Hot Press

GOOD TO BE GLADBACH

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A spring returned to the step of the mighty men of Hot Press Munchengla­dbach 1891, when they defeated old rivals St. Brendan's, last week, in their AUL joust in Artane.

The Munchies had 60% of the possession in the first half, but there was scant reward for their dominance. A brilliant save by the Brendans’ net-minder prevented a goal from midfield general Niall Stokes, but otherwise, clearcut chances were few and far between. That changed dramatical­ly in the opening minutes of the second half when birthday boy Houcine Belati pressurise­d the Brendan’s defence into a Mustafi-like error, before racing clear and slipping the ball under the despairing dive of the opposition keeper. 1-0.

The Grand Old Club subsequent­ly turned the screw, forcing a series of corners. Superbly taken by wideman Rowan Stokes, they caused havoc in the Brendan’s box, with the Munchies left-back Ismael Nouhi finally forcing home the second goal.

At the other end, Axel Balvanera and Aldo Oliveri were in fine form. But it was two superb challenges by Hot Press No.5 Duan Stokes, and a goal-line clearance by Rowan Stokes, which ultimately ensured that the Mighty Men kept a clean sheet. Meanwhile, Houcine Belati, substitute Soly Akambi (twice) and Ismael Nouhi all went close. But 2-0 was enough. The Munchies are back in the thick of the championsh­ip race.

“That was a great victory,” Hot Press player manager Niall Stokes told his customary postmatch media conference. “I'm proud of the way the team played today. It was cold out there, which we all hate. And the underfoot conditions were a bit like a bad bowl of porridge – slippy and lumpy, watery and bumpy – factors which ill-suit our favoured tiki taka passing game. But we worked hard individual­ly and collective­ly to ensure that when push came to shove we were going to stand up and be counted.”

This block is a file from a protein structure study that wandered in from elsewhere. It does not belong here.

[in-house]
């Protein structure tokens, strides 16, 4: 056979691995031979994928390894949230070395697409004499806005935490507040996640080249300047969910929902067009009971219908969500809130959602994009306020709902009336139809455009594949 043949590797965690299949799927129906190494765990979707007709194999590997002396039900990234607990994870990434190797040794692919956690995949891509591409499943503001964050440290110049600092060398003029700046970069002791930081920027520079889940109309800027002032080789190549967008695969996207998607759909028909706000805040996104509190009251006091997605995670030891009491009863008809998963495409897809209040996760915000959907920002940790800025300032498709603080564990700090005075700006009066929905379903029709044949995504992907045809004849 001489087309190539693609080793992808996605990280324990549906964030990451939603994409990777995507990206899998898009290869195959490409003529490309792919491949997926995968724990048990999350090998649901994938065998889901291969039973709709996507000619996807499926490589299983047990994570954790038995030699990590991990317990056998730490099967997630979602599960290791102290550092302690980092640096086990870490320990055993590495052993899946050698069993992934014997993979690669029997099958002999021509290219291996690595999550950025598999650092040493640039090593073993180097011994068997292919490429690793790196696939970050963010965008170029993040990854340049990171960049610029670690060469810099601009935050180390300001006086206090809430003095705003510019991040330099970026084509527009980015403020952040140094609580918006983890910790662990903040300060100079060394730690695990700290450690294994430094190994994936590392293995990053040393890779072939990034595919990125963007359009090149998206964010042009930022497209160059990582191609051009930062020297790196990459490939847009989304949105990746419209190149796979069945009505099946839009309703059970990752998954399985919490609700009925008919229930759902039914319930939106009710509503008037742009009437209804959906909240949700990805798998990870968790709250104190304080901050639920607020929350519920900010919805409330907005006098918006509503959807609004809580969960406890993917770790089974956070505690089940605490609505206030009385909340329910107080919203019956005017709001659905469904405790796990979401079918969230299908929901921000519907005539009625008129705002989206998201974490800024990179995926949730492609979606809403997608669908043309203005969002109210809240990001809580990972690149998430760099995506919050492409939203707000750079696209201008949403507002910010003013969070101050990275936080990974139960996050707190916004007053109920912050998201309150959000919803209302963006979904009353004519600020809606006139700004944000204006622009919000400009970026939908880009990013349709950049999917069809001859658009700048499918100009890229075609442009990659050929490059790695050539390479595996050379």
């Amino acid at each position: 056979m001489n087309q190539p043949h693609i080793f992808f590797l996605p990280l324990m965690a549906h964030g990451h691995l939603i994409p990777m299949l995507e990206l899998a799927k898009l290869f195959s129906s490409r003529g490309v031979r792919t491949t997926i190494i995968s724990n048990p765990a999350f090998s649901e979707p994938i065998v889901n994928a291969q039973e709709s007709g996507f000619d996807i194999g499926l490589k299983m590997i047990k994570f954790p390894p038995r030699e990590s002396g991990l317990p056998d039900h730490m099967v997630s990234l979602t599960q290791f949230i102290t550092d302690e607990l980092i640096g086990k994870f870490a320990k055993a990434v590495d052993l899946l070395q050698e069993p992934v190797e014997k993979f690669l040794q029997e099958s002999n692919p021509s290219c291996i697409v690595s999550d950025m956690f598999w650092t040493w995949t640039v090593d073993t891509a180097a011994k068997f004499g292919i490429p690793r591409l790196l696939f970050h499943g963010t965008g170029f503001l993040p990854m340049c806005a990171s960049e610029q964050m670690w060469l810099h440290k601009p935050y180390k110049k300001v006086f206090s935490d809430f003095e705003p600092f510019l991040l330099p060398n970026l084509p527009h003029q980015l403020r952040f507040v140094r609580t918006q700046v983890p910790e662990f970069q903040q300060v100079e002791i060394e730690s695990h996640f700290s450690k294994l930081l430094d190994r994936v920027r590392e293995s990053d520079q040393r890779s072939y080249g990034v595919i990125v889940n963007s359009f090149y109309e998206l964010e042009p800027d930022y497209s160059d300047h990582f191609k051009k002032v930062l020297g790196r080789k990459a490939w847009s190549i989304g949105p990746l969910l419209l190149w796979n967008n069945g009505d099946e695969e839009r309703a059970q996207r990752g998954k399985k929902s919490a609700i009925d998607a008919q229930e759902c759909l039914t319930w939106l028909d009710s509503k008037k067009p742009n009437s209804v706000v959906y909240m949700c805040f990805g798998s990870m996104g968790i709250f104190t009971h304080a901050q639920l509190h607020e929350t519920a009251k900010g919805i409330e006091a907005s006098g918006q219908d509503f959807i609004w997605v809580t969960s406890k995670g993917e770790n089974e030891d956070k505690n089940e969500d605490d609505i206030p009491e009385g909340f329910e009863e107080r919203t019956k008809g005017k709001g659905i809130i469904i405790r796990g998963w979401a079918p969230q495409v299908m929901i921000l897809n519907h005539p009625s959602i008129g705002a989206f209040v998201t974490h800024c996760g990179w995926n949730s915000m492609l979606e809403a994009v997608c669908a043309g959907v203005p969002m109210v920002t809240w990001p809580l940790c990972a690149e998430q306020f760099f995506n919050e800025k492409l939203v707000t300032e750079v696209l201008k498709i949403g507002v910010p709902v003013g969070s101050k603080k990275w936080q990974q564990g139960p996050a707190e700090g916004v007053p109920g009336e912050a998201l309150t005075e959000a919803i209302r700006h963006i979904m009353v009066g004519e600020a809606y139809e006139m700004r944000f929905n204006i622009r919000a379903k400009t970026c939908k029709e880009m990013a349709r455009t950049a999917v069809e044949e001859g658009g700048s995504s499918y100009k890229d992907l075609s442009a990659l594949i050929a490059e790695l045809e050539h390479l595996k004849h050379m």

“What the fuck is that supposed to mean?” a veteran reporter from the Racing Post asked, puffing insolently on a cheroot. “I mean, there’s always eleven men on the pitch unless someone has been sent off. So what the fuck would you be doing counting players? Or is there a mystery to this game of which I am blissfully unaware?”

He threw the stub of his cheroot on the floor and ground it mercilessl­y under his heel, before emitting a loud belch.

“Of course there are mysteries to this game of which you are, as you put it, 'blissfully' unaware,” the Munchies majordomo said. “As a man who earns his living watching four-legged beasts try, and generally fail, to throw their twolegged tormentors onto the flats of their backs, you might not have noticed, but numbers are of the most crucial importance in football. That, after all, is precisely what decides which team wins and which loses. 1-0. 2-1. 3-1. Or, as it was today, 2-0 And so on. I know it is devlishly complicate­d, but then so is life.”

And with that he left the room, with a flourish, making gestures which looked suspicious­ly like a man carving a humongous rib-eye steak with a very large serrated knife.

The season is young yet.

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